What's happening to my tomatoes?
I'm going to do like Dawn and pick early!
I think it is two things. First, you have a little catfacing on the bottom of the fruit, which happens sometimes when flowers are pollinated during cool weather. It can be unsightly but it doesn't hurt anything and I just cut off the ugly catfaced parts when slicing up a tomato to eat. Then, because of uneven moisture levels accompanied by other factors, it looks like blossom end rot began to develop, but the fruit mostly overcame it so that you still have a fruit that will be mostly edible when it ripens. You'll have to cut off that bottom spot, but the rest of the fruit should be fine.
Blossom End Rot is common and is all-too-frequently described as a problem that arises from a lack of calcium in the soil, which is a great oversimplification, because you actually can have BER develop in fruit even when your soil has more than enough calcium in it. There are various reasons for that.
BER actually is more of an issue resulting from the way that the plants' vascular system distributes calcium within the plant. All plant cells need a lot of calcium for proper growth and development, particularly while fruiting. Because the plants' primary job is to survive, during times when the available moisture is inadequate, it pulls back the moisture from the parts of the plant farthest away from the root system in order to at least keep the plant alive. When it pulls back that moisture, the calcium goes with it, leaving the fruit temporarily without the calcium needed for proper fruit development and that BER spot begins to develop. Once the plant has adequate moisture again, the vascular system carries the moisture and nutrients, including the calcium, back out to the ends of the branches, including all the fruit. That is why you sometimes see fruit start to get BER, like yours did, but then to recover and survive the BER with just an unsightly scar on the blossom end of the fruit. There is another form of BER that develops internally in the fruit and it is known, not surprisingly, as internal BER. You see it when you cut into a fruit that looks fine on the outside but has a bad black rotted spot inside.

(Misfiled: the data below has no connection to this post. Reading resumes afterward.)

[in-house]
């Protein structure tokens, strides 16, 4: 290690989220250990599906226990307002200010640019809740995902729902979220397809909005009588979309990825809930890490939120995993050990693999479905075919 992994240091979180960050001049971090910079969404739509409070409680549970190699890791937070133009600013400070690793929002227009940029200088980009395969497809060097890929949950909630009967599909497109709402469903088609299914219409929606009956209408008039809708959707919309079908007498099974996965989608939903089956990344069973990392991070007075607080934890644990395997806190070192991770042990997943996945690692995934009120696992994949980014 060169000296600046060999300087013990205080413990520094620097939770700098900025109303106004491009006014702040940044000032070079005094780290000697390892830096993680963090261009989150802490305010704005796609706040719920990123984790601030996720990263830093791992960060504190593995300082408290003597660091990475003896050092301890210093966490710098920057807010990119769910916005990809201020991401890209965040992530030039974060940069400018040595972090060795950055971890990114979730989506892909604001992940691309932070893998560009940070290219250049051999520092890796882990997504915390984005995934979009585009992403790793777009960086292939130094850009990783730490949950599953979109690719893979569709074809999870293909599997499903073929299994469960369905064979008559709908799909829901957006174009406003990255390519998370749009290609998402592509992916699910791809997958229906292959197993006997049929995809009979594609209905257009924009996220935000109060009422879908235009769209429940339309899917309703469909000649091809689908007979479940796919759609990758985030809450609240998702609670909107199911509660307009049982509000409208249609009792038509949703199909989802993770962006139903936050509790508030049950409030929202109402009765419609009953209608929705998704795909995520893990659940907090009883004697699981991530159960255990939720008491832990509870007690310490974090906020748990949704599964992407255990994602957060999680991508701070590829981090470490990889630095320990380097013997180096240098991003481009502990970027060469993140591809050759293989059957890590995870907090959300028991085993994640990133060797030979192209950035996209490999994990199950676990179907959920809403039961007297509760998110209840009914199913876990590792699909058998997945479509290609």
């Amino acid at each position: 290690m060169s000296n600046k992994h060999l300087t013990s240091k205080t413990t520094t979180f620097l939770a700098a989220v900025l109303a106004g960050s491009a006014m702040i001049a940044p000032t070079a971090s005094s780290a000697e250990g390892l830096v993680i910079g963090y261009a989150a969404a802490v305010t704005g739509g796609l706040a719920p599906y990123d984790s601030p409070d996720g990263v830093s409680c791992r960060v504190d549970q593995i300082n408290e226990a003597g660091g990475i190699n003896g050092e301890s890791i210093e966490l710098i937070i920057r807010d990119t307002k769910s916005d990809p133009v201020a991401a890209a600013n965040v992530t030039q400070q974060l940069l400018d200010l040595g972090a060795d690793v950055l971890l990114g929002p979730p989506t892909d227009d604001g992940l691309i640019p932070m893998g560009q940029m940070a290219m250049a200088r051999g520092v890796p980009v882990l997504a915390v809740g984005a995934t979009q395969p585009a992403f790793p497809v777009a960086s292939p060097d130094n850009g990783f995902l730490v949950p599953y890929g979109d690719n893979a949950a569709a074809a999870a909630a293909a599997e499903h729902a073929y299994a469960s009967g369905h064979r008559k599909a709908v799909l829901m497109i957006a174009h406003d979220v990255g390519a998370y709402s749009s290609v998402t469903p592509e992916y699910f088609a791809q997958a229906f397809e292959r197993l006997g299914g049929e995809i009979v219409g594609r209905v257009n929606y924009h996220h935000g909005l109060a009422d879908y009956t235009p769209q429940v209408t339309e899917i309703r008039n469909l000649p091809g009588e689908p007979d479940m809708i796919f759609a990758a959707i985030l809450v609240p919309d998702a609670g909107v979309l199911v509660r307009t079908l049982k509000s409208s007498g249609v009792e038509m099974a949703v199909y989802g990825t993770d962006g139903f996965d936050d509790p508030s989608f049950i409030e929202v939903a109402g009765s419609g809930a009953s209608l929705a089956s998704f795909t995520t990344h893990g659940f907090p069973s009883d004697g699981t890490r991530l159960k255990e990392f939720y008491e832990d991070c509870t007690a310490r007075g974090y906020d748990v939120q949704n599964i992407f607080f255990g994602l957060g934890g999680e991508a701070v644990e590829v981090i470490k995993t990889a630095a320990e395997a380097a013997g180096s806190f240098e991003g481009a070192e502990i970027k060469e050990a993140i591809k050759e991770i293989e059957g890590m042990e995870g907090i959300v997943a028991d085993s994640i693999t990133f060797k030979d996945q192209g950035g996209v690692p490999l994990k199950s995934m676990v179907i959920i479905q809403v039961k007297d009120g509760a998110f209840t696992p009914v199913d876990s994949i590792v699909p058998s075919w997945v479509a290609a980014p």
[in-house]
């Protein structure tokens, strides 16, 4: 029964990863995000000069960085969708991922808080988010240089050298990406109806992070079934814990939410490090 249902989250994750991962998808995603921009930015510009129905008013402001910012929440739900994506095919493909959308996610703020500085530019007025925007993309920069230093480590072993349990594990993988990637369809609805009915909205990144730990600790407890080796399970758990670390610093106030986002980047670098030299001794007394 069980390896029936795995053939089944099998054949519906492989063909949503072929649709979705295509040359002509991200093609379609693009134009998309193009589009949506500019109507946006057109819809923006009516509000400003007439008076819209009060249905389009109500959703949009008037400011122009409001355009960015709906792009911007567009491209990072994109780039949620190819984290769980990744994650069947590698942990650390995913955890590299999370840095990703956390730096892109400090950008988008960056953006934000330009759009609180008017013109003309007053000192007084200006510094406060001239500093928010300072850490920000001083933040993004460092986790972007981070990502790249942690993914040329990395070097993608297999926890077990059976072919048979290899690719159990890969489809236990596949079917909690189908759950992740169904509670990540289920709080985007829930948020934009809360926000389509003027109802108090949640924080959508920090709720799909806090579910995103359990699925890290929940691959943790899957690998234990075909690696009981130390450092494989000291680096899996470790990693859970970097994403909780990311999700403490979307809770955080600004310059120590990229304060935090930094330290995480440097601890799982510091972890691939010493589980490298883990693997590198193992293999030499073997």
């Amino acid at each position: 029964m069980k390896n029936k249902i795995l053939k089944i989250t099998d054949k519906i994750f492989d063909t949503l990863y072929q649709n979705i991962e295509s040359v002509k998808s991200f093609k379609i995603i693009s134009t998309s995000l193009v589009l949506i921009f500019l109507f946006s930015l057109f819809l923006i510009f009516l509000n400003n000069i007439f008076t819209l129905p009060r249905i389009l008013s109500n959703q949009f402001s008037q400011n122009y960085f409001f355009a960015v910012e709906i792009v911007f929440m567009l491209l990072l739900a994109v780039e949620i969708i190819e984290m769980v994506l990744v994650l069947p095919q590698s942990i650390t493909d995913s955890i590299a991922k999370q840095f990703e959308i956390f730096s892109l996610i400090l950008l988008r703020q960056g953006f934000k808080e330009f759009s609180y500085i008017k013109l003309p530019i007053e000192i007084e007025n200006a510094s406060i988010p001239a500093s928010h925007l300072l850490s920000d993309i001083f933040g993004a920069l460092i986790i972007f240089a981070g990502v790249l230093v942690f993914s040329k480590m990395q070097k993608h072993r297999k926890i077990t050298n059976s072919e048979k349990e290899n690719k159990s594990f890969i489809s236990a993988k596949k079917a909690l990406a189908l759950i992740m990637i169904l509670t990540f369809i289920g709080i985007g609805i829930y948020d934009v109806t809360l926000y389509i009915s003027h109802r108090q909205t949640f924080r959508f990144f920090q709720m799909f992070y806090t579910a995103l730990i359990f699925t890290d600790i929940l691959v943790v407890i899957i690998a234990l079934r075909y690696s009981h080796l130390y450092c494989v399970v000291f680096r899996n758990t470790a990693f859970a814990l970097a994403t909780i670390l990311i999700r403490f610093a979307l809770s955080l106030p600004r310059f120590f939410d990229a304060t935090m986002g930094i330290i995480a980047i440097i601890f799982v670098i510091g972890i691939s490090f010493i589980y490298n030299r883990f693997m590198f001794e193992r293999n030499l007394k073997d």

There are other factors in play as well, so you really have to think of BER as arising from multiple causes---not necessarily a lack of calcium in the soil. Often it is a lack of calcium only in the plant, and it also is more common in younger, smaller plants that have a less well-developed root system and vascular system to transport water and nutrients within the plant. BER in general is more common on fruit earlier in the season than later in the season when the plant has a larger and stronger root system.
Another thing about BER that is sort of mind-boggling and is shocking the first time you see it happen is that it is not necessarily a problem only in sporadically dry weather and temporarily too-dry soil. While dry periods are the time when most people see BER and then realize that at some point their plants must have gotten much too dry, it also can happen during exceptionally wet periods. In those cases it occurs when there is too much moisture in the ground and the plant roots literally become so clogged up constantly with water that they cannot take up nutrients (including calcium) in the normal way and, thus, the BER develops.
Avoiding BER is difficult and sometimes impossible no matter how hard a person tries to keep their plants evenly moist. What you should try to do is to keep the soil consistently moist, but never totally dry and never totally waterlogged. In our climate, where we can go from no rainfall for months to 4 or 8 or 12" of rain in a 24-hour period, BER is just going to happen at times. Normally when I see a large BER spot on the end of a fruit, I immediately pull the fruit and toss it on the compost pile. There is no reason to let the tomato stay on the plant if it isn't going to be edible and usable. Sometimes, though, if the BER spot is small and I think the fruit will overcome it and develop it normally, I'll leave that fruit on the plant.
Also, gardeners sometimes can inadvertently cause BER not only with improper watering (i.e. too much or too little) but also by overfeeding their plants. And, there are some types of tomatoes that are more prone to develop it, although there aren't really any that are totally immune to it. (I have only very, very rarely seen it develop on cherry tomatoes though.) Often, paste type tomatoes develop it when they are forming their first round of fruit and the plant needs lots of calcium to support that fruit but the still fairly young plant's vascular system simply cannot transport enough calcium quickly enough and consistently enough to all the fruit.